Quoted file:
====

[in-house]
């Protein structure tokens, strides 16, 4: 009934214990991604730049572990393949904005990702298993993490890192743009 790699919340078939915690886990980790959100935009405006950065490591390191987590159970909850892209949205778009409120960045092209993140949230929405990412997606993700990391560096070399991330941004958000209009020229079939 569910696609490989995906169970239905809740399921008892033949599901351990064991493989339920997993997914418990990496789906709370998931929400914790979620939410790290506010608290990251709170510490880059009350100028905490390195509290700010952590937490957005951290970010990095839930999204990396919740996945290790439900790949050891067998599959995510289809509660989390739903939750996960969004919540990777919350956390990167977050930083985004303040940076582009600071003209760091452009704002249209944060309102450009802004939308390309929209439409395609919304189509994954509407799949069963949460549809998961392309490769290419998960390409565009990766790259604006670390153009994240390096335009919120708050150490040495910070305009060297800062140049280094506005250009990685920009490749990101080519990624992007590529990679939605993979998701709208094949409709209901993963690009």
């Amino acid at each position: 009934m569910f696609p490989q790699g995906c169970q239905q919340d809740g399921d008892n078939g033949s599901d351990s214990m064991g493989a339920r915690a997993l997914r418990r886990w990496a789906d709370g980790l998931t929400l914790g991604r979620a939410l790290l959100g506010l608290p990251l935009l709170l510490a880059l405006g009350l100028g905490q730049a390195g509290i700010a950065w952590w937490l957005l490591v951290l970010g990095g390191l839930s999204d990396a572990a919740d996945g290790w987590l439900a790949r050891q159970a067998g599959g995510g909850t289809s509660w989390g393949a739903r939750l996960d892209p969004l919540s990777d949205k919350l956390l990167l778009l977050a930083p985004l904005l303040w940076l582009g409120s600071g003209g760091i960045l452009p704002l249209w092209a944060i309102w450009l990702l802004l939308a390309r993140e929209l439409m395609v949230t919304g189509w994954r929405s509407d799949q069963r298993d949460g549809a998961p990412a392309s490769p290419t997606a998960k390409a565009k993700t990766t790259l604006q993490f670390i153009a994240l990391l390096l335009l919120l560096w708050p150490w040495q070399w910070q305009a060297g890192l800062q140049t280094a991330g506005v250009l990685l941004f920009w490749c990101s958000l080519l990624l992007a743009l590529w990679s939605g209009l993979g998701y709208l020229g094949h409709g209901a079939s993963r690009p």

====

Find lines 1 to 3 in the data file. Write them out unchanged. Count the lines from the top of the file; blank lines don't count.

[in-house]
């Protein structure tokens, strides 16, 4: 009934214990991604730049572990393949904005990702298993993490890192743009 790699919340078939915690886990980790959100935009405006950065490591390191987590159970909850892209949205778009409120960045092209993140949230929405990412997606993700990391560096070399991330941004958000209009020229079939 569910696609490989995906169970239905809740399921008892033949599901351990064991493989339920997993997914418990990496789906709370998931929400914790979620939410790290506010608290990251709170510490880059009350100028905490390195509290700010952590937490957005951290970010990095839930999204990396919740996945290790439900790949050891067998599959995510289809509660989390739903939750996960969004919540990777919350956390990167977050930083985004303040940076582009600071003209760091452009704002249209944060309102450009802004939308390309929209439409395609919304189509994954509407799949069963949460549809998961392309490769290419998960390409565009990766790259604006670390153009994240390096335009919120708050150490040495910070305009060297800062140049280094506005250009990685920009490749990101080519990624992007590529990679939605993979998701709208094949409709209901993963690009």
């Amino acid at each position: 009934m569910f696609p490989q790699g995906c169970q239905q919340d809740g399921d008892n078939g033949s599901d351990s214990m064991g493989a339920r915690a997993l997914r418990r886990w990496a789906d709370g980790l998931t929400l914790g991604r979620a939410l790290l959100g506010l608290p990251l935009l709170l510490a880059l405006g009350l100028g905490q730049a390195g509290i700010a950065w952590w937490l957005l490591v951290l970010g990095g390191l839930s999204d990396a572990a919740d996945g290790w987590l439900a790949r050891q159970a067998g599959g995510g909850t289809s509660w989390g393949a739903r939750l996960d892209p969004l919540s990777d949205k919350l956390l990167l778009l977050a930083p985004l904005l303040w940076l582009g409120s600071g003209g760091i960045l452009p704002l249209w092209a944060i309102w450009l990702l802004l939308a390309r993140e929209l439409m395609v949230t919304g189509w994954r929405s509407d799949q069963r298993d949460g549809a998961p990412a392309s490769p290419t997606a998960k390409a565009k993700t990766t790259l604006q993490f670390i153009a994240l990391l390096l335009l919120l560096w708050p150490w040495q070399w910070q305009a060297g890192l800062q140049t280094a991330g506005v250009l990685l941004f920009w490749c990101s958000l080519l990624l992007a743009l590529w990679s939605g209009l993979g998701y709208l020229g094949h409709g209901a079939s993963r690009p």